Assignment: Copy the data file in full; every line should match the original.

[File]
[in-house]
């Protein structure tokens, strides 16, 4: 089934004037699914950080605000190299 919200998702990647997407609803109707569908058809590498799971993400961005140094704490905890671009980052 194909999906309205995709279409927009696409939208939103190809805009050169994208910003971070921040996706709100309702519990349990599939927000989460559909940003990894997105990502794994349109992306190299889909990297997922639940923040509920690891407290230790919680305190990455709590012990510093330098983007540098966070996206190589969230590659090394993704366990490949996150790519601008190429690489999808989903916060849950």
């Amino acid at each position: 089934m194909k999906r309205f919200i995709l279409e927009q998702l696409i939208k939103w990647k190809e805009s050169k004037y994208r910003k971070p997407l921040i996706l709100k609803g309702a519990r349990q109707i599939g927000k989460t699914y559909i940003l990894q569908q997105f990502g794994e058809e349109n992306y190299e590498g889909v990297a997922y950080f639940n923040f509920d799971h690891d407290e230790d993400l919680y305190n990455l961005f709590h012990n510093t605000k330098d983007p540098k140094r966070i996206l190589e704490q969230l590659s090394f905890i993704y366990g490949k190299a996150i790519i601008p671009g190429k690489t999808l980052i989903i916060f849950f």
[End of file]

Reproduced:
[in-house]
């Protein structure tokens, strides 16, 4: 089934004037699914950080605000190299 919200998702990647997407609803109707569908058809590498799971993400961005140094704490905890671009980052 194909999906309205995709279409927009696409939208939103190809805009050169994208910003971070921040996706709100309702519990349990599939927000989460559909940003990894997105990502794994349109992306190299889909990297997922639940923040509920690891407290230790919680305190990455709590012990510093330098983007540098966070996206190589969230590659090394993704366990490949996150790519601008190429690489999808989903916060849950």
């Amino acid at each position: 089934m194909k999906r309205f919200i995709l279409e927009q998702l696409i939208k939103w990647k190809e805009s050169k004037y994208r910003k971070p997407l921040i996706l709100k609803g309702a519990r349990q109707i599939g927000k989460t699914y559909i940003l990894q569908q997105f990502g794994e058809e349109n992306y190299e590498g889909v990297a997922y950080f639940n923040f509920d799971h690891d407290e230790d993400l919680y305190n990455l961005f709590h012990n510093t605000k330098d983007p540098k140094r966070i996206l190589e704490q969230l590659s090394f905890i993704y366990g490949k190299a996150i790519i601008p671009g190429k690489t999808l980052i989903i916060f849950f």